Up and coming hosted infrastructure as a service supplier SoftLayer has improvised a way to move workloads automatically between virtual servers and bare metal servers.
That's always been possible within any given IT shop. Moving from physical to virtual, or P2V, is one of the skills that accompanied building out consolidated servers in the data center. But what SoftLayer is saying is that its customers can move data with the click of a button from virtual to physical and back, whenever they choose, in SoftLayer data centers.
As more production workloads move into the cloud, that capability could prove useful if an application suddenly departs from its steady state and needs to run on a larger, bare metal server to keep up with traffic. Database applications do better in such a setting--residing on their own large server--than on a heavily virtualized server, due to I/O issues.
SoftLayer is proposing that customers move a workload between bare metal and virtualized servers at will, depending on where it will best run. If such a service proves popular, Rackspace, the Terremark unit of Verizon Business, or Amazon may one day offer similar services.
[ Want to learn about an open source option for moving from physical server to virtual server in the OpenStack cloud? See rPath Donates Push Button OpenStack Appliance. ]
SoftLayer calls the migration ability Flex Images and accomplishes it by establishing a digital image of a given server in a library. Each image is marked to indicate whether it came from the physical or virtual world. When it's retrieved, an automated provisioning system notes which environment it came from, then asks which environment It is headed for. If necessary, it makes the conversion.
In a move from virtual to physical, the system doesn't throw away the virtual machine file. On the contrary, "The system still uses the virtual image but rips out the virtual drivers, and injects the drivers needed by the targeted physical host," said Simon West, chief marketing officer, in an interview.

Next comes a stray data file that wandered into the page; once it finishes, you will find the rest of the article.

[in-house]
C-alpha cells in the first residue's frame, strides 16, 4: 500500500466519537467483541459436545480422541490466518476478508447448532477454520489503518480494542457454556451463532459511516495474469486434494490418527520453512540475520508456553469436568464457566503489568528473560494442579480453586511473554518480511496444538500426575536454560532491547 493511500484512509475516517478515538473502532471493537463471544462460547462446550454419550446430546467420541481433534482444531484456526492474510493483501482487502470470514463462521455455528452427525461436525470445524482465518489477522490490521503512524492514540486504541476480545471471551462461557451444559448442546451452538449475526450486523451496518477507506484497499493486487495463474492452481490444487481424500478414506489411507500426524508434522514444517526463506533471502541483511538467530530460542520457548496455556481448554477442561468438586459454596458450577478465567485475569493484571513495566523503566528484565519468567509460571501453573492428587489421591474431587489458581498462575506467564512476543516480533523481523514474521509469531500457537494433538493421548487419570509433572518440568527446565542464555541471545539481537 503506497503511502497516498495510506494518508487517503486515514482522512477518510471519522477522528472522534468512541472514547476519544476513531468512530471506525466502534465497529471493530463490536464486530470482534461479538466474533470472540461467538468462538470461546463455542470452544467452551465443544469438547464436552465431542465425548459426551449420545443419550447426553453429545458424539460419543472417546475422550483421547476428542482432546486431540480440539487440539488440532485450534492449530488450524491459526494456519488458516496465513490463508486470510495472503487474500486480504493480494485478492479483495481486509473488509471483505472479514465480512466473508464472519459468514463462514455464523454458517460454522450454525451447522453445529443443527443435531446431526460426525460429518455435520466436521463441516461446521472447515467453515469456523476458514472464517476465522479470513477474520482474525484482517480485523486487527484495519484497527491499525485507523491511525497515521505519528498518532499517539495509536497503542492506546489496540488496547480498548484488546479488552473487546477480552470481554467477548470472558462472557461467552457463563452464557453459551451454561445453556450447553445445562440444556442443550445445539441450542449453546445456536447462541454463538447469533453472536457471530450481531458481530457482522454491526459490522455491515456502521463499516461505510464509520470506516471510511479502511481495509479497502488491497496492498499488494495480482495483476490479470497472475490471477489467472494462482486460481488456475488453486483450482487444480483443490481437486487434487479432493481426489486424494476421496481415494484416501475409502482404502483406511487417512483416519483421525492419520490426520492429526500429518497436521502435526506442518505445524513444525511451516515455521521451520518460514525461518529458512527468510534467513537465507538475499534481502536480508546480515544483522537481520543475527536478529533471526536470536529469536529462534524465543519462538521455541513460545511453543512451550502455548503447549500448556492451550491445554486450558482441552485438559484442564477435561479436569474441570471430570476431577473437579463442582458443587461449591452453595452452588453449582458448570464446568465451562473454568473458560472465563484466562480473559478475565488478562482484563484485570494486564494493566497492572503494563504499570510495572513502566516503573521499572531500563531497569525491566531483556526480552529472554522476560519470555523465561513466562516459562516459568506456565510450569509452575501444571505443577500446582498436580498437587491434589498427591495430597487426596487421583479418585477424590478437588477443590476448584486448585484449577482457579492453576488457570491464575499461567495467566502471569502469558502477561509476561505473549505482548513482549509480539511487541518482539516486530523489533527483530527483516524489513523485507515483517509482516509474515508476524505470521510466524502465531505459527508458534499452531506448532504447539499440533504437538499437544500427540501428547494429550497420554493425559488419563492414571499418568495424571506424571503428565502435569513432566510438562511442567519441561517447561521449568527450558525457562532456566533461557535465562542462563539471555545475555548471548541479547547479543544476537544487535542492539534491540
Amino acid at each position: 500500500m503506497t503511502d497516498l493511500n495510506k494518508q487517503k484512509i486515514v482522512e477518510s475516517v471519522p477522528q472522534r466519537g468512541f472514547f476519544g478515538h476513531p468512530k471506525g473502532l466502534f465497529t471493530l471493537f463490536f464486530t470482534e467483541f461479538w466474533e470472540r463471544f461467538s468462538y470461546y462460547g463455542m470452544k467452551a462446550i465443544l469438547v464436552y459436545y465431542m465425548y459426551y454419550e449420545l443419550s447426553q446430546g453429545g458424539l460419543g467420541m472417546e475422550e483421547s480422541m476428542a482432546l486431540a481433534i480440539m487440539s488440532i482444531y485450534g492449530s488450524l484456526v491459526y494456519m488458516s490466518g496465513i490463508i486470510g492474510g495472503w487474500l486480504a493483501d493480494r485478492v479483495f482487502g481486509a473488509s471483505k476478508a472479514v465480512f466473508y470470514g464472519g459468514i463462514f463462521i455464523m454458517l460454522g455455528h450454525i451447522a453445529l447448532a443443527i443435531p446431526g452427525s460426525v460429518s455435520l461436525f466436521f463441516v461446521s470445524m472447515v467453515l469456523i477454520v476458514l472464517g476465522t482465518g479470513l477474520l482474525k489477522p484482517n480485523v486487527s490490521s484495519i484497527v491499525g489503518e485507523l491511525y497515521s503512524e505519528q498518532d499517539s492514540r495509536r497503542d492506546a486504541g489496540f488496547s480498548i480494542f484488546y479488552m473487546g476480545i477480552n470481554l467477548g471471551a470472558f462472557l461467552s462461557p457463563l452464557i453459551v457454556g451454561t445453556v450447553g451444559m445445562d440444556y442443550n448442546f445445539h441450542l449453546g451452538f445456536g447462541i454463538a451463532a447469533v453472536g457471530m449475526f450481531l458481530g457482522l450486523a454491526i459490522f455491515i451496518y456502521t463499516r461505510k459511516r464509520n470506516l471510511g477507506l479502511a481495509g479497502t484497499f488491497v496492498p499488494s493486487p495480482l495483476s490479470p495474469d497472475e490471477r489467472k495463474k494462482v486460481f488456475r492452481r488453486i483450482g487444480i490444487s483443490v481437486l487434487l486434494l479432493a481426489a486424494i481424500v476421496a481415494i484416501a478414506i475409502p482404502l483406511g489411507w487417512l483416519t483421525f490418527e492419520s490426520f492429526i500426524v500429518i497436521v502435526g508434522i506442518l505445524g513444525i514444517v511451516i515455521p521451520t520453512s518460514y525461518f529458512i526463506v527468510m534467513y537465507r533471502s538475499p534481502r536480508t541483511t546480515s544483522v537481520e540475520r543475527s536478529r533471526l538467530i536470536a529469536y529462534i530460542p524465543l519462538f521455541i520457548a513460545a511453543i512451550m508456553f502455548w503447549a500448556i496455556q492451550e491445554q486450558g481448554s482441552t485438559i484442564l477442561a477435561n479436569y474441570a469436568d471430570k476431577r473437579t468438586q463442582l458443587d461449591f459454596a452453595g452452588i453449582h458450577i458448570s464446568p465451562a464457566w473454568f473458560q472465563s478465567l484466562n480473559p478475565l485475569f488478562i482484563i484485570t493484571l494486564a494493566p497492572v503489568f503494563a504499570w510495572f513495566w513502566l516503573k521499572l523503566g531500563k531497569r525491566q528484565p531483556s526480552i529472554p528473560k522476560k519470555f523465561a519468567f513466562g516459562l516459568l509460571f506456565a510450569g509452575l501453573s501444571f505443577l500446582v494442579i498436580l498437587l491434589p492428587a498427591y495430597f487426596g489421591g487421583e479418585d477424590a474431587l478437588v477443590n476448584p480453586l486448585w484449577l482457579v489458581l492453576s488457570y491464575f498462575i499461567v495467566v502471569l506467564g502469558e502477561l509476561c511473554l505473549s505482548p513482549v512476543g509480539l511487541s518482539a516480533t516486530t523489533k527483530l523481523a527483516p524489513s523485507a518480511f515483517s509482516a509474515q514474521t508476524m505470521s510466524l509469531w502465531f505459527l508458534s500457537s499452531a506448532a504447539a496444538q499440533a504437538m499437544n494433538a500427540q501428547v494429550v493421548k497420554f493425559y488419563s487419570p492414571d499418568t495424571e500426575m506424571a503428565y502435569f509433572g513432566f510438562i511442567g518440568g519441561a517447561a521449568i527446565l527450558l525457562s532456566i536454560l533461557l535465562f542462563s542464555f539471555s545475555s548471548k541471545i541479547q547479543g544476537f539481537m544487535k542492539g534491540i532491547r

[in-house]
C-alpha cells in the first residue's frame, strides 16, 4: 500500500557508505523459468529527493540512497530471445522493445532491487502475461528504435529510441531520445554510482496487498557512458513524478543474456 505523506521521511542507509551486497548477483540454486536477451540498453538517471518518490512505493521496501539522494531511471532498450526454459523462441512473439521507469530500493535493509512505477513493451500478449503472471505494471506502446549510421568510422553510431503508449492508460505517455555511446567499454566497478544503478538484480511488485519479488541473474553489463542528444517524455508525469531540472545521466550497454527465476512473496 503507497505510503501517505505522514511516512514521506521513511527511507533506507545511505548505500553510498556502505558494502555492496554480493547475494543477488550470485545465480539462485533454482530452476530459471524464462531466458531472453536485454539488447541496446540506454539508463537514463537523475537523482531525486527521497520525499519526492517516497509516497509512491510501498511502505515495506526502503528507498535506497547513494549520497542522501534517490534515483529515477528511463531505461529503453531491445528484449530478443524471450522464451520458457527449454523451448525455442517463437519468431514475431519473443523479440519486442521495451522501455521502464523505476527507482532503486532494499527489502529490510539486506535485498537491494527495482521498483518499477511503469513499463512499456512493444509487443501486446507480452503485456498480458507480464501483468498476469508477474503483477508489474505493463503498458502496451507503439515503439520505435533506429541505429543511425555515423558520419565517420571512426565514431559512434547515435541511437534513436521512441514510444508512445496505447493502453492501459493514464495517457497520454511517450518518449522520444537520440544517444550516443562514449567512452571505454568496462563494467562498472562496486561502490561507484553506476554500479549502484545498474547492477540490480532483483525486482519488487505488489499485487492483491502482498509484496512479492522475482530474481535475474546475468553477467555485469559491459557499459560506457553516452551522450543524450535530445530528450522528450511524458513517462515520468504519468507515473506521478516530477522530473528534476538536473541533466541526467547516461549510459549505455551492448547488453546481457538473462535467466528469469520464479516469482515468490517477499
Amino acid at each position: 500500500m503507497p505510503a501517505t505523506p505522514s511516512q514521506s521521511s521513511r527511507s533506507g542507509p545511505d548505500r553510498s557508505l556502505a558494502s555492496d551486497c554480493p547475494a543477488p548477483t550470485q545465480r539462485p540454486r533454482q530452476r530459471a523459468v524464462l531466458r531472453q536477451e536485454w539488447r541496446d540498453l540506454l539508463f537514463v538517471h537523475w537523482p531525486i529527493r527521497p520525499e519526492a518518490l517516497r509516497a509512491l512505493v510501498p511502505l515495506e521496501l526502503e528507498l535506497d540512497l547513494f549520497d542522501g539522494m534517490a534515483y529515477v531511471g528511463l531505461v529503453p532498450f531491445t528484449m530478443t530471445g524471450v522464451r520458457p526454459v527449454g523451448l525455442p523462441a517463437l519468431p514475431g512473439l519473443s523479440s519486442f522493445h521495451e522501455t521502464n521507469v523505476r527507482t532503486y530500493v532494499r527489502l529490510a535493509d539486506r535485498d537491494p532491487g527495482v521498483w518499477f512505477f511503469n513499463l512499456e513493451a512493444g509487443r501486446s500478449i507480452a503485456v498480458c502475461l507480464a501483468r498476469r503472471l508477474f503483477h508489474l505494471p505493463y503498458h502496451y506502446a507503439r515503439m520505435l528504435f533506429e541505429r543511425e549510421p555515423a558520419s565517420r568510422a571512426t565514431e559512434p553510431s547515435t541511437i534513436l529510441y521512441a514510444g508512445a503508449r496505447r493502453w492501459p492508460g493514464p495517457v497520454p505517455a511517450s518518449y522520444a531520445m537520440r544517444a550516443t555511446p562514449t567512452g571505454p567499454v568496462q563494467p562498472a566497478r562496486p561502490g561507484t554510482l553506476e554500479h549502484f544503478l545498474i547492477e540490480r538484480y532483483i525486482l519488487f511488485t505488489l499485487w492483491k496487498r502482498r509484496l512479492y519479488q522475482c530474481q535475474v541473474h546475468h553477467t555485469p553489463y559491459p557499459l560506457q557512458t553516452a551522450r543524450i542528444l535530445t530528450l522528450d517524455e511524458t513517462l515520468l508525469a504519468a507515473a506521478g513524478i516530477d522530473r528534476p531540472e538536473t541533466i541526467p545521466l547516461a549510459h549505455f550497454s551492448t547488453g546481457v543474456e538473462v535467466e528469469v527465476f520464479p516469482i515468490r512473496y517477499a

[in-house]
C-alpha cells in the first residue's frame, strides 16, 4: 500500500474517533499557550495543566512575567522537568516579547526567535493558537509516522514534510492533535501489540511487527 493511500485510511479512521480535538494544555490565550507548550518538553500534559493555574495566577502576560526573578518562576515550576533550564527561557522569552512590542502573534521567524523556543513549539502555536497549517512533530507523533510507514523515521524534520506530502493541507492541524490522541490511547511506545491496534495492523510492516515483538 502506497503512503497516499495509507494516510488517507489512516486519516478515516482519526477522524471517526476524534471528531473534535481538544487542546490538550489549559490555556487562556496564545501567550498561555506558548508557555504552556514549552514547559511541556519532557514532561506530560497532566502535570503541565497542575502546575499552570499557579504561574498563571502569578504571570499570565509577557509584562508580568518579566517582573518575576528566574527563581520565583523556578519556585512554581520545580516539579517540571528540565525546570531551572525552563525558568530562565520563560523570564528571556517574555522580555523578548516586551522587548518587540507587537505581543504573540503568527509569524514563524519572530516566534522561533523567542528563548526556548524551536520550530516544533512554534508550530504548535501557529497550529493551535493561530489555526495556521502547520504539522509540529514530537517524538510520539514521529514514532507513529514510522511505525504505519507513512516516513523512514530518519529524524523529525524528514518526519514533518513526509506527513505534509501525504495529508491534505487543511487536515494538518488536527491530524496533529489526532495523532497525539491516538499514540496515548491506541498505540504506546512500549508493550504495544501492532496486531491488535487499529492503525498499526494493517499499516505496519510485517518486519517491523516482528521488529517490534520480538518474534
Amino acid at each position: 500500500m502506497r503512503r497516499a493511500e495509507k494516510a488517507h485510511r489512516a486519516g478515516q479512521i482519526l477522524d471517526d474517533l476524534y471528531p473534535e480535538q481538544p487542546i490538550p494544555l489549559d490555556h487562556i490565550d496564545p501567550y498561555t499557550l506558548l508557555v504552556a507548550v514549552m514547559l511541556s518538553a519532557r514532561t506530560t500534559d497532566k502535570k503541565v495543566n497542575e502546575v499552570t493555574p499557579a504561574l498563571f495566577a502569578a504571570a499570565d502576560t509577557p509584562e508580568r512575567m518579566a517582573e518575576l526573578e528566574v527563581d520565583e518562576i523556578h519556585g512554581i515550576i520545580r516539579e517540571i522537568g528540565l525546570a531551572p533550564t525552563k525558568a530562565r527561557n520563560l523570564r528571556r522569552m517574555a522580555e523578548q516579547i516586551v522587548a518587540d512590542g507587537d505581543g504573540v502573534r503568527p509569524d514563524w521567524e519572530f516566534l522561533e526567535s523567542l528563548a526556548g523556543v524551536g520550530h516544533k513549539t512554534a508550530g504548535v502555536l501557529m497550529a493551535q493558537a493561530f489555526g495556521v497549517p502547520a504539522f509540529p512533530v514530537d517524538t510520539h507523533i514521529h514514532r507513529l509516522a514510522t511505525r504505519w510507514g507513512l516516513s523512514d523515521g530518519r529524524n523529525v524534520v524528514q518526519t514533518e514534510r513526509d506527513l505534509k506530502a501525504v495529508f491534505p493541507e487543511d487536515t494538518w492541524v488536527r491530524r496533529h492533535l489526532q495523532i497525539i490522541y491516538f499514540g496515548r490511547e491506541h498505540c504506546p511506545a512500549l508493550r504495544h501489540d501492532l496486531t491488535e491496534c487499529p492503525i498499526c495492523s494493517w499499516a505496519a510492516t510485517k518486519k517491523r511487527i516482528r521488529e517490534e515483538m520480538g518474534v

One of the main differences between applications running in the virtual and bare metal worlds lies in the set of device drivers that will be used by the operating system. SoftLayer's Flex Images has figured out how to resolve device driver issues as it prepares a server image for its prospective deployment environment. In each case, the operating system that is included in the server digital snapshot is the operating system that drives the application, said Marc Jones, SoftLayer director of product innovation, in an interview.
SoftLayer stores all of customer's Flex Images in a single, unified image library, with one image serving as the root or reference model for either type of server. The migration process works only in SoftLayer data centers and is not available for its customers to use on their own premises.
In 2011, SoftLayer increased the number of servers it has under its management in 13 data centers by 30,000, bringing its total to 100,000. It provides both infrastructure as a service, starting at 10 cents per hour of virtual servers use, and managed hosting, starting at $139 per server a month. Its revenue last year was $335 million, said West, which makes SoftLayer "the largest privately held infrastructure as a service provider" with 25,000 customers.
SoftLayer is also a leading supplier of cloud services to the U.S. government, with partner Computer Technologies Consultants.
Rackspace, a public company, also comes to cloud computing from a background of having first provided managed hosting services, and it may be watching the SoftLayer experiment with interest. In one sense, what SoftLayer is doing is blurring the line between the two services and allowing a customer to go from multi-tenant, virtualized hosts to dedicated, bare metal hosts without changing accounts, even though the billing systems may still be separate. Some customers with workloads that can widely vary traffic loads may find that attractive.
According to information on its website, SoftLayer first offered Flex Images in its Dallas, San Jose, Calif., Seattle, Washington, D.C., Singapore, and Amsterdam data centers. Company officials said the service will be made available in all 13 of its worldwide data centers.
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